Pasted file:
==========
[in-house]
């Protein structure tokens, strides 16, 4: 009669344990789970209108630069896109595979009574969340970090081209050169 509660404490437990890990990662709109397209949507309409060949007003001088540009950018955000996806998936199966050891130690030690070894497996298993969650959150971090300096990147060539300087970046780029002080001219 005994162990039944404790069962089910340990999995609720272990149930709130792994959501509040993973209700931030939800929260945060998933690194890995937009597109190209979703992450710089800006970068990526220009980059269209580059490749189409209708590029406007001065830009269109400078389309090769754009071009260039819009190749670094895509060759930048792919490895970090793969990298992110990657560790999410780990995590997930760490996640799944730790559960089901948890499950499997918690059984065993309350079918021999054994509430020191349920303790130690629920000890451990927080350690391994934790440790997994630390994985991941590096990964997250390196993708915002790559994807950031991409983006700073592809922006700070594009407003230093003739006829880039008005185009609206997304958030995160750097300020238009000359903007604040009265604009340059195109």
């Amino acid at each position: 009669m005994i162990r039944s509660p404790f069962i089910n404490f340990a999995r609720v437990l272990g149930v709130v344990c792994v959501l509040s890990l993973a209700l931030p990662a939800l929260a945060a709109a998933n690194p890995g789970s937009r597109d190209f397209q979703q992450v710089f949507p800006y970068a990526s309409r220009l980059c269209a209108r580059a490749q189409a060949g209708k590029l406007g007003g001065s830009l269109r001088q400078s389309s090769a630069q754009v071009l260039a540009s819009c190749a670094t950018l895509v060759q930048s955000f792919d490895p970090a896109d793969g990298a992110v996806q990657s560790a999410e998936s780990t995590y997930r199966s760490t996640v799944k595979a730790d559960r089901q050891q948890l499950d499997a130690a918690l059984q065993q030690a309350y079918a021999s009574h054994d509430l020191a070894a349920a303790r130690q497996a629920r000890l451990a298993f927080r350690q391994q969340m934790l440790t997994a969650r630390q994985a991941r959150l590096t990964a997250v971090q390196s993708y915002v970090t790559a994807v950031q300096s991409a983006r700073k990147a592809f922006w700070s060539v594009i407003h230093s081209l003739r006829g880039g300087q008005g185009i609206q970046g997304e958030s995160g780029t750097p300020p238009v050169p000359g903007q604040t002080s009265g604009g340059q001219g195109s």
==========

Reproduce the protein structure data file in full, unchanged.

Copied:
[in-house]
């Protein structure tokens, strides 16, 4: 009669344990789970209108630069896109595979009574969340970090081209050169 509660404490437990890990990662709109397209949507309409060949007003001088540009950018955000996806998936199966050891130690030690070894497996298993969650959150971090300096990147060539300087970046780029002080001219 005994162990039944404790069962089910340990999995609720272990149930709130792994959501509040993973209700931030939800929260945060998933690194890995937009597109190209979703992450710089800006970068990526220009980059269209580059490749189409209708590029406007001065830009269109400078389309090769754009071009260039819009190749670094895509060759930048792919490895970090793969990298992110990657560790999410780990995590997930760490996640799944730790559960089901948890499950499997918690059984065993309350079918021999054994509430020191349920303790130690629920000890451990927080350690391994934790440790997994630390994985991941590096990964997250390196993708915002790559994807950031991409983006700073592809922006700070594009407003230093003739006829880039008005185009609206997304958030995160750097300020238009000359903007604040009265604009340059195109």
């Amino acid at each position: 009669m005994i162990r039944s509660p404790f069962i089910n404490f340990a999995r609720v437990l272990g149930v709130v344990c792994v959501l509040s890990l993973a209700l931030p990662a939800l929260a945060a709109a998933n690194p890995g789970s937009r597109d190209f397209q979703q992450v710089f949507p800006y970068a990526s309409r220009l980059c269209a209108r580059a490749q189409a060949g209708k590029l406007g007003g001065s830009l269109r001088q400078s389309s090769a630069q754009v071009l260039a540009s819009c190749a670094t950018l895509v060759q930048s955000f792919d490895p970090a896109d793969g990298a992110v996806q990657s560790a999410e998936s780990t995590y997930r199966s760490t996640v799944k595979a730790d559960r089901q050891q948890l499950d499997a130690a918690l059984q065993q030690a309350y079918a021999s009574h054994d509430l020191a070894a349920a303790r130690q497996a629920r000890l451990a298993f927080r350690q391994q969340m934790l440790t997994a969650r630390q994985a991941r959150l590096t990964a997250v971090q390196s993708y915002v970090t790559a994807v950031q300096s991409a983006r700073k990147a592809f922006w700070s060539v594009i407003h230093s081209l003739r006829g880039g300087q008005g185009i609206q970046g997304e958030s995160g780029t750097p300020p238009v050169p000359g903007q604040t002080s009265g604009g340059q001219g195109s």